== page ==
Q: What happens if bright rainbow yarns don’t speak to my gay identity? A: You’re branded this way. Introducing Gay Jeans, a seemingly #basic pair of dark indigo denim that over time, with enough wear and tear, “comes out of the closet” to show its true colors. Financed through the crowdfunding platform BetaBrand, 10% of its profits go to the SF LGBT Center. As lead designer Steven B. Wheeler puts it, “it’s proof that some… [read more »]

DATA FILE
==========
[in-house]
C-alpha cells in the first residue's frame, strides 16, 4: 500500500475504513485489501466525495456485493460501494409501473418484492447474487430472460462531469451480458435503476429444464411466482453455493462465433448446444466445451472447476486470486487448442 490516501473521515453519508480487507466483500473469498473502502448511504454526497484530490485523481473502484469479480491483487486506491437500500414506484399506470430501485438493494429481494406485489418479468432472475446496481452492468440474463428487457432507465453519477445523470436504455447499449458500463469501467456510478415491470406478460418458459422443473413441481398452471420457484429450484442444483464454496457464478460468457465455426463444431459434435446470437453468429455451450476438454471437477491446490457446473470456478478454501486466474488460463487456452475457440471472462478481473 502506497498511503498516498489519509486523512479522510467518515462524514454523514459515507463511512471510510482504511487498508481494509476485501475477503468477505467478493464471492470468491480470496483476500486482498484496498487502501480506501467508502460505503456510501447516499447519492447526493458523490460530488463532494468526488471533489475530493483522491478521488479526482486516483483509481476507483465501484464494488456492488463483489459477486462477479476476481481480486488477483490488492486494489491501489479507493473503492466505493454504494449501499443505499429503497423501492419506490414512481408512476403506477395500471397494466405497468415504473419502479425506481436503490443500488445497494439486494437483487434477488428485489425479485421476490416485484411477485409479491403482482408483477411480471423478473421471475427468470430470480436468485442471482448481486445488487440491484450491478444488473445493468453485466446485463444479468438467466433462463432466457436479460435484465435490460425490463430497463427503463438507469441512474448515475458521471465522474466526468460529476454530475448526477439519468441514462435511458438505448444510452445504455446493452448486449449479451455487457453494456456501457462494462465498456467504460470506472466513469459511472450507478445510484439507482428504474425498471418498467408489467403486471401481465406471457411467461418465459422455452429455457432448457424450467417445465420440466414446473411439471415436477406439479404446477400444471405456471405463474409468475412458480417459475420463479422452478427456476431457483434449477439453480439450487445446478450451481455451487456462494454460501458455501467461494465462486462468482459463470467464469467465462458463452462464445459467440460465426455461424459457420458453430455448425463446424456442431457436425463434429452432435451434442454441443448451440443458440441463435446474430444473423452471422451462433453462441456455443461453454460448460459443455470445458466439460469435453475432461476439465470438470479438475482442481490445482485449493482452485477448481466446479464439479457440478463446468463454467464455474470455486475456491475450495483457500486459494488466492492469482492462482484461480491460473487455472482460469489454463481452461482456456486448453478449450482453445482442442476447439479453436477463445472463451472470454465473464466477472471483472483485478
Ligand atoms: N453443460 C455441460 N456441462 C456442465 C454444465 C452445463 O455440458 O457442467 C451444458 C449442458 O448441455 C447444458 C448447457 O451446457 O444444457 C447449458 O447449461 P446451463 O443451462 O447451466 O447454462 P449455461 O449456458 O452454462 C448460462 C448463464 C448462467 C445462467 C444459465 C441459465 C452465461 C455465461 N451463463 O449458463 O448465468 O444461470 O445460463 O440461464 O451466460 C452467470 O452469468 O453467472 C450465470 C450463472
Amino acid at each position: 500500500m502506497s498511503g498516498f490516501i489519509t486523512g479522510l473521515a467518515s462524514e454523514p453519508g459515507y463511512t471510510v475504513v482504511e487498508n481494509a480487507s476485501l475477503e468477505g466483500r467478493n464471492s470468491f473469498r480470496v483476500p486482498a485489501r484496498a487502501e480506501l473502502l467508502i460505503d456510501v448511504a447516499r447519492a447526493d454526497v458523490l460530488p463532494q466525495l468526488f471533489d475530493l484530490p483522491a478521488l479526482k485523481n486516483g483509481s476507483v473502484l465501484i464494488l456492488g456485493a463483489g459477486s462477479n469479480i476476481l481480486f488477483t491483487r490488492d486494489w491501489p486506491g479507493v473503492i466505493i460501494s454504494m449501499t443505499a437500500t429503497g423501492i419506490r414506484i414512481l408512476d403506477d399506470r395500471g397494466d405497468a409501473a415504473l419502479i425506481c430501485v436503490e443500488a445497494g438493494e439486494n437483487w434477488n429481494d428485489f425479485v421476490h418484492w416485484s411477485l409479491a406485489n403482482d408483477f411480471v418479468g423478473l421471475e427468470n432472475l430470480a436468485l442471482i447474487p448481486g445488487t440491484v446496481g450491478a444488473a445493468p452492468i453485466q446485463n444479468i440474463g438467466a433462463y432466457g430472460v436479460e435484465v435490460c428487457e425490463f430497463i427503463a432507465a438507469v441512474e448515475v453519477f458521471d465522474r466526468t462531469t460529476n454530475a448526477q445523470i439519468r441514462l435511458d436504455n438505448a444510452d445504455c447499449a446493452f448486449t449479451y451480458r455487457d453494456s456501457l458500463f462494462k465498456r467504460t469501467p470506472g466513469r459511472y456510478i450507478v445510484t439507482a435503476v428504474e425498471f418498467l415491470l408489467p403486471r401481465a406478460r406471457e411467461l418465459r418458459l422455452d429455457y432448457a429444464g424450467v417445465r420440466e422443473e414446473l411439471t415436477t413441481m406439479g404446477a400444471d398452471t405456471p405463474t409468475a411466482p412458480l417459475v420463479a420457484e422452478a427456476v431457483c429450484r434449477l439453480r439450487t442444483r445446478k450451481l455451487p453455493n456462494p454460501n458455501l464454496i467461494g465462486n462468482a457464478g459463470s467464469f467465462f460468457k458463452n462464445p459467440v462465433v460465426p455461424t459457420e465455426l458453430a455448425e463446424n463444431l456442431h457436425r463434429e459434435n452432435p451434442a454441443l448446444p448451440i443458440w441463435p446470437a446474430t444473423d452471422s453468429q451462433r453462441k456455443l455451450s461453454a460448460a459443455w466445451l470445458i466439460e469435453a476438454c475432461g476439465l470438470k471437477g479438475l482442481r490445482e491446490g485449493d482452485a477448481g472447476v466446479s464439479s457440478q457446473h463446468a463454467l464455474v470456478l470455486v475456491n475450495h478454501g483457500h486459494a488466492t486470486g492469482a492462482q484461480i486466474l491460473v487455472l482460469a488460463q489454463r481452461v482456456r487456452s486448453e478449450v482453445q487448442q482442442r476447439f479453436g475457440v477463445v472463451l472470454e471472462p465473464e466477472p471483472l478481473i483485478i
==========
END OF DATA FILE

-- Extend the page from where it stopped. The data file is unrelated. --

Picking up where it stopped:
Danny Young’s video for his song, “Pop Champagne” contains some of the best, unintentional art direction I’ve seen in a while. The video starts with images of rolling postcard cityscapes (New York, etc) cutting to Danny in the lobby of what looks like the kind of over-lit, 4 star chain hotel that terrorizes the world with its insipid aesthetic of fake palmtrees and high ceilings. In the midst of this are stock videos of posh party ice cubes, unidentified bottles being splashed, money stacks and such. A video made entirely out of the artist singing in an American chain hotel edited with stock videos of supposed luxury items and money is mind-blowingly corporate in the realest way. The luxury lifestyle and its commodities, as culled from American rap videos, have been transformed into their truest, basest, and ultimately banal form. Danny’s nondescript, high street fashion attire also emphasizes the IRL corporate sensation of the video. The song itself is not bad, if anything it’s one of the better R&B-style, faintly trance hits being made in Nigeria at the moment. The lyrics are themselves earnest in depicting the expense of global luxury goods (overinflated presumably for rhyming purposes) an indication of the song’s humdrum title and mass marketed symbol of celebration. “Prada shoe now, 1 million. Bottle of rose, 2 million…If you got this money…If we pop this champagne, pop this rose…” Against a white Hummer in an underground car park, local video vixens getting smoke-machined, Danny Young has created a cohesive vision of a hollow reality–the global luxury lifestyle and it’s transparently marketed dream laid bare.